Conservatives have been told by one of the party’s vice-chairmen to stop getting “all sweaty” about the removal of a painting of Theresa May from the walls of her old Oxford University geography department.
On Wednesday the University was embroiled in a row after it was reported a portrait of the prime minister had been taken down following protests from students and academics opposed to her politics.
Speaking in Westminster on Thursday, Tory MP Kemi Badenoch said it was “wrong” for the painting to have been temporarily removed. “I am glad the photo is up,” she said.
But added: “I also think people should be allowed to say ‘I don’t like Mrs May’, ‘I don’t like Mrs Thatcher’ without the right getting all sweaty about it.
“That’s part of free speech. It also means defending those awful people with obnoxious views we don’t want to to hear from.”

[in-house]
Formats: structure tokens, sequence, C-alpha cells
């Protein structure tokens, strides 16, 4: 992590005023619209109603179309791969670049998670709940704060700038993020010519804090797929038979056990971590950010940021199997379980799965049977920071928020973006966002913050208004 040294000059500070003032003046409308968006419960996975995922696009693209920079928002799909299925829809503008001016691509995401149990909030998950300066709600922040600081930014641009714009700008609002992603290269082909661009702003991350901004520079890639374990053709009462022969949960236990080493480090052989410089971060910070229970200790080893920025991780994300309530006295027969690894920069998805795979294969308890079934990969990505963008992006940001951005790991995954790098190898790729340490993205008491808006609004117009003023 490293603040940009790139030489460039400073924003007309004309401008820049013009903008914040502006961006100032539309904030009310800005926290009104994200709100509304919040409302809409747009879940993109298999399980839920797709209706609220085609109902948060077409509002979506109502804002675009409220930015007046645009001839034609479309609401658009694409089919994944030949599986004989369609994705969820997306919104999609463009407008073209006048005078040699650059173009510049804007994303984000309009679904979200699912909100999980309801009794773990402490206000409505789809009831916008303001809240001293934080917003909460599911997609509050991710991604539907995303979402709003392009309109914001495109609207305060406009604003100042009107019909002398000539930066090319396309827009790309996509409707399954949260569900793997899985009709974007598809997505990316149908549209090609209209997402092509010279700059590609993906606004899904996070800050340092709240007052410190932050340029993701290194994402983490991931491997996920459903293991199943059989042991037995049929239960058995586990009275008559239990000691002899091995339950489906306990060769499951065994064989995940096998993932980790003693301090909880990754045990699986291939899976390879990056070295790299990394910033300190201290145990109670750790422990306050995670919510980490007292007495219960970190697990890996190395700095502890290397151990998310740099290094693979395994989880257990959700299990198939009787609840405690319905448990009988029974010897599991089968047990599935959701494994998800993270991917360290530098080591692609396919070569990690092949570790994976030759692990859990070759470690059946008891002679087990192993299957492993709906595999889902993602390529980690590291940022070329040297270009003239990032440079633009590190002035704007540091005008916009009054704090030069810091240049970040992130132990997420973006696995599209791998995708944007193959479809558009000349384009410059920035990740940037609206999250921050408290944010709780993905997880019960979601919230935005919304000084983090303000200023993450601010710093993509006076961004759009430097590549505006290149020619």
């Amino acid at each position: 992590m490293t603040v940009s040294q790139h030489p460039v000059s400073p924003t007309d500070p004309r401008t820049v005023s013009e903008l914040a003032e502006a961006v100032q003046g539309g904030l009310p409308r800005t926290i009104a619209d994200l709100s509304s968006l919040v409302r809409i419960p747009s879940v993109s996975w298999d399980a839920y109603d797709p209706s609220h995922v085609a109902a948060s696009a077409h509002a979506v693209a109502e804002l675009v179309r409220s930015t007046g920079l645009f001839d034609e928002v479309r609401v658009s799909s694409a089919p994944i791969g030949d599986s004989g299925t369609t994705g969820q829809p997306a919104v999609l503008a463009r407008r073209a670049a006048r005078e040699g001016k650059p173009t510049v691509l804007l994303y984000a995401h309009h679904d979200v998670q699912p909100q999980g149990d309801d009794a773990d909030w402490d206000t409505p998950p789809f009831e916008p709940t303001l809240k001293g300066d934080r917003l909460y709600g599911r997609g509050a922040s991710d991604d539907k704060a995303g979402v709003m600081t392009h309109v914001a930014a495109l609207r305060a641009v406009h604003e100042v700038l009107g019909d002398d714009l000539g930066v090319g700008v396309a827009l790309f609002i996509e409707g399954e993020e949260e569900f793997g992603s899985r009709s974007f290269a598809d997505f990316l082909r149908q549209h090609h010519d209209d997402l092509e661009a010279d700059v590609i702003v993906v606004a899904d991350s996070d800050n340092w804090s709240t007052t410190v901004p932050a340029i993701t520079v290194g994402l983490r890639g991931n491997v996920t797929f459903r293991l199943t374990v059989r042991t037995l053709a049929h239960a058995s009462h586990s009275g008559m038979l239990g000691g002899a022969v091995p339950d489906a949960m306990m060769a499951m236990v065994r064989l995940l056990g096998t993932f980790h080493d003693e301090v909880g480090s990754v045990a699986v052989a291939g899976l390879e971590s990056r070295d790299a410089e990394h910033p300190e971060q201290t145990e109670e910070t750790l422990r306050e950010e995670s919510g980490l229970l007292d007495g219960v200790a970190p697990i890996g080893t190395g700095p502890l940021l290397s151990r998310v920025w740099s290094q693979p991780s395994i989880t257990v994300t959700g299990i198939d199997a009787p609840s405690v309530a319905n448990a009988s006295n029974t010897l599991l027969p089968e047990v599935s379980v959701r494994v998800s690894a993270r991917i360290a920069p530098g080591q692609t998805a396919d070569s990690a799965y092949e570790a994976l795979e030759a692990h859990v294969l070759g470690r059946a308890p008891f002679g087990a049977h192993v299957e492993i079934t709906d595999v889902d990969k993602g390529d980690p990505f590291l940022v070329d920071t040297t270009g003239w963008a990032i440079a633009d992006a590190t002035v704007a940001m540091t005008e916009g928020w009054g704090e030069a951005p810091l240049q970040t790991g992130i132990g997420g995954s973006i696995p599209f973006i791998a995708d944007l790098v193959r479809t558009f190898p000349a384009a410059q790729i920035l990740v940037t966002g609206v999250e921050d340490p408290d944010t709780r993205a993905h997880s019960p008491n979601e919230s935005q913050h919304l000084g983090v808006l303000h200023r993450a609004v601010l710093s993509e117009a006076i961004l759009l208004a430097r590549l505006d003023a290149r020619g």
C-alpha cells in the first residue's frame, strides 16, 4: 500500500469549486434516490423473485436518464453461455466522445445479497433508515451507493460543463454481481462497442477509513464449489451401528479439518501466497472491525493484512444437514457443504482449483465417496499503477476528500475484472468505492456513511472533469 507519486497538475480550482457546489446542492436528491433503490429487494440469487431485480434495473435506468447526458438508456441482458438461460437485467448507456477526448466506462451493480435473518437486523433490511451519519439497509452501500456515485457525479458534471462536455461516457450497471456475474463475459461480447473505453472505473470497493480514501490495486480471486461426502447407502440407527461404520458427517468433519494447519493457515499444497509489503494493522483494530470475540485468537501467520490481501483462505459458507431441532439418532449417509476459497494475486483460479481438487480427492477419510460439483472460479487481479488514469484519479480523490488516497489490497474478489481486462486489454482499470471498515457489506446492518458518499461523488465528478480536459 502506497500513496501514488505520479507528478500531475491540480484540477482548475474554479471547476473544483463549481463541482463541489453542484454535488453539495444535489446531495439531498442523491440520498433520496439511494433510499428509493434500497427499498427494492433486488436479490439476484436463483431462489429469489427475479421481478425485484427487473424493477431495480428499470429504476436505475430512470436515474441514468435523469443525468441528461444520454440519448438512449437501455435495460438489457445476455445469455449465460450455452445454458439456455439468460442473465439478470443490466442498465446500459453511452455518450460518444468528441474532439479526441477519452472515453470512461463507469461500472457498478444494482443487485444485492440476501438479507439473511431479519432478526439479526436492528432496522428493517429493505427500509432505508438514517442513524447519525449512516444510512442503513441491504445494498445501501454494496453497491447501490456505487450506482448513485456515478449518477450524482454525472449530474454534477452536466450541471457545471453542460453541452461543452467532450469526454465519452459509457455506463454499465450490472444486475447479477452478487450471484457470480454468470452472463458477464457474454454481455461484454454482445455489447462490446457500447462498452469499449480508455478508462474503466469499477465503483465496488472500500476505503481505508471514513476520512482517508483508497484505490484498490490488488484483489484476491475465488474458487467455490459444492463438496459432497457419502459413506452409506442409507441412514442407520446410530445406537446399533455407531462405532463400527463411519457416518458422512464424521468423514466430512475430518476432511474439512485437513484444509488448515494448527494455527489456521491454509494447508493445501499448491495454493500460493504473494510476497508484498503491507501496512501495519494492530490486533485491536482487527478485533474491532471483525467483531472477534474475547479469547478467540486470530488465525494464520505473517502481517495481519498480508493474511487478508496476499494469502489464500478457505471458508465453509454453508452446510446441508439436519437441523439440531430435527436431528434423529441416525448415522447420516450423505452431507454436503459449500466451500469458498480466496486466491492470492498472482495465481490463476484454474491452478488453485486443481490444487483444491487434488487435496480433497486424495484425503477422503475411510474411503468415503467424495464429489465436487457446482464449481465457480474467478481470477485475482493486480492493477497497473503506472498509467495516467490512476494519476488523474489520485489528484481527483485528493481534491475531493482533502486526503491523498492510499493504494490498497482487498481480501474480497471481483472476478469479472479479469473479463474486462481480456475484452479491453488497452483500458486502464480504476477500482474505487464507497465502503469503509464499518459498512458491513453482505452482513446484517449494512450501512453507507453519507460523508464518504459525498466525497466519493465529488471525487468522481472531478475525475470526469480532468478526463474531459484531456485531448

Badenoch, the MP for Saffron Walden who also serves as vice-chairman of the Conservative Party for candidates, said conservatives had to stop dismissing young people.
“I have a huge problem with calling young people snowflakes,” she said. “We shouldn’t be doing that.”
And she accused conservative groups in British society of not doing enough to promote their agenda.
“Labour has lots of groups of people, whether it’s public sector workers, nurses and so on who will push their policies out for them,” she said.
“The right-wing equivalent, whether it’s businesses, the Church etc, don’t say anything. They all hide behind Conservative politicians. The right has to be more than the Tory party.”